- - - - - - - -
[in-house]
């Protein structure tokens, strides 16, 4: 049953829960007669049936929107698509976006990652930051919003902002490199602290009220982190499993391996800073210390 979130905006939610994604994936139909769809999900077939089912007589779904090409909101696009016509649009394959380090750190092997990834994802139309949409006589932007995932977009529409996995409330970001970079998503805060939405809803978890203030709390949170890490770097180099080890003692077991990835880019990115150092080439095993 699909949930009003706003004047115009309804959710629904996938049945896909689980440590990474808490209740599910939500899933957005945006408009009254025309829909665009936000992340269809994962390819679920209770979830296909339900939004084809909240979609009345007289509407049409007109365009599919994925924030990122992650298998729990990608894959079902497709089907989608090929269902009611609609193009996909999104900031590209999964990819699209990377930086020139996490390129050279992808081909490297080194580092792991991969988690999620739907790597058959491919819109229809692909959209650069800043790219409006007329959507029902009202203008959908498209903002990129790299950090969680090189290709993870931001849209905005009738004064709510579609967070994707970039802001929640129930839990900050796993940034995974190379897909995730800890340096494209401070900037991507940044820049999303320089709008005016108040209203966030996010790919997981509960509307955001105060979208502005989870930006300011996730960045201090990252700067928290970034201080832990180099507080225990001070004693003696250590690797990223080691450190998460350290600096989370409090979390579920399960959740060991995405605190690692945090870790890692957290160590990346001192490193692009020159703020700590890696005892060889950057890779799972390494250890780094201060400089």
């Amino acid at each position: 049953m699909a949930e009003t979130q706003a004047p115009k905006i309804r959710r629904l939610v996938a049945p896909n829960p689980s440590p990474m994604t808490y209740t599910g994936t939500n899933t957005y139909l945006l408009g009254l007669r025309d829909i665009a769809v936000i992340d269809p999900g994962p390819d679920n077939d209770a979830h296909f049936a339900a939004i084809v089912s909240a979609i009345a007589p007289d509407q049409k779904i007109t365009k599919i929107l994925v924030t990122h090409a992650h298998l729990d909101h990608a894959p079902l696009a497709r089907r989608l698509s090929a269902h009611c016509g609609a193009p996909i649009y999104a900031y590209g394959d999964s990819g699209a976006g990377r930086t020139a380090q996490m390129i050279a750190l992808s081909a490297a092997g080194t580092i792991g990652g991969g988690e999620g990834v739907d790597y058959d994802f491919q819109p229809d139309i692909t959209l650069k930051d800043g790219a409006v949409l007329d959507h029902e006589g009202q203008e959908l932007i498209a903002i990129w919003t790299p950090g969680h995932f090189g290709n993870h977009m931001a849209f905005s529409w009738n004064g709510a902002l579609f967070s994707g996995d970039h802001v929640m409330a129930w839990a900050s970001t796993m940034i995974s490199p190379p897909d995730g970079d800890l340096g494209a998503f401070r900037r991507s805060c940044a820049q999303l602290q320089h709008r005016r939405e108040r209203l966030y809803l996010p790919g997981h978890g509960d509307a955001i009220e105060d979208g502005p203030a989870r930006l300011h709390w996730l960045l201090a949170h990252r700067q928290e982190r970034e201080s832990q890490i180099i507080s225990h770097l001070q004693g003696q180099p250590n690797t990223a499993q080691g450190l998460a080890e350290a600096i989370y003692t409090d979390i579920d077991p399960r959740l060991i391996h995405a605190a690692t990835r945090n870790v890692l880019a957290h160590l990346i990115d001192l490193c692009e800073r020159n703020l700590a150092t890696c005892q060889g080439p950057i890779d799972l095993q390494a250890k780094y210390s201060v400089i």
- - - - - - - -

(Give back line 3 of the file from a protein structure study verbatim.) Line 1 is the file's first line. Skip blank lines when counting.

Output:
């Amino acid at each position: 049953m699909a949930e009003t979130q706003a004047p115009k905006i309804r959710r629904l939610v996938a049945p896909n829960p689980s440590p990474m994604t808490y209740t599910g994936t939500n899933t957005y139909l945006l408009g009254l007669r025309d829909i665009a769809v936000i992340d269809p999900g994962p390819d679920n077939d209770a979830h296909f049936a339900a939004i084809v089912s909240a979609i009345a007589p007289d509407q049409k779904i007109t365009k599919i929107l994925v924030t990122h090409a992650h298998l729990d909101h990608a894959p079902l696009a497709r089907r989608l698509s090929a269902h009611c016509g609609a193009p996909i649009y999104a900031y590209g394959d999964s990819g699209a976006g990377r930086t020139a380090q996490m390129i050279a750190l992808s081909a490297a092997g080194t580092i792991g990652g991969g988690e999620g990834v739907d790597y058959d994802f491919q819109p229809d139309i692909t959209l650069k930051d800043g790219a409006v949409l007329d959507h029902e006589g009202q203008e959908l932007i498209a903002i990129w919003t790299p950090g969680h995932f090189g290709n993870h977009m931001a849209f905005s529409w009738n004064g709510a902002l579609f967070s994707g996995d970039h802001v929640m409330a129930w839990a900050s970001t796993m940034i995974s490199p190379p897909d995730g970079d800890l340096g494209a998503f401070r900037r991507s805060c940044a820049q999303l602290q320089h709008r005016r939405e108040r209203l966030y809803l996010p790919g997981h978890g509960d509307a955001i009220e105060d979208g502005p203030a989870r930006l300011h709390w996730l960045l201090a949170h990252r700067q928290e982190r970034e201080s832990q890490i180099i507080s225990h770097l001070q004693g003696q180099p250590n690797t990223a499993q080691g450190l998460a080890e350290a600096i989370y003692t409090d979390i579920d077991p399960r959740l060991i391996h995405a605190a690692t990835r945090n870790v890692l880019a957290h160590l990346i990115d001192l490193c692009e800073r020159n703020l700590a150092t890696c005892q060889g080439p950057i890779d799972l095993q390494a250890k780094y210390s201060v400089i």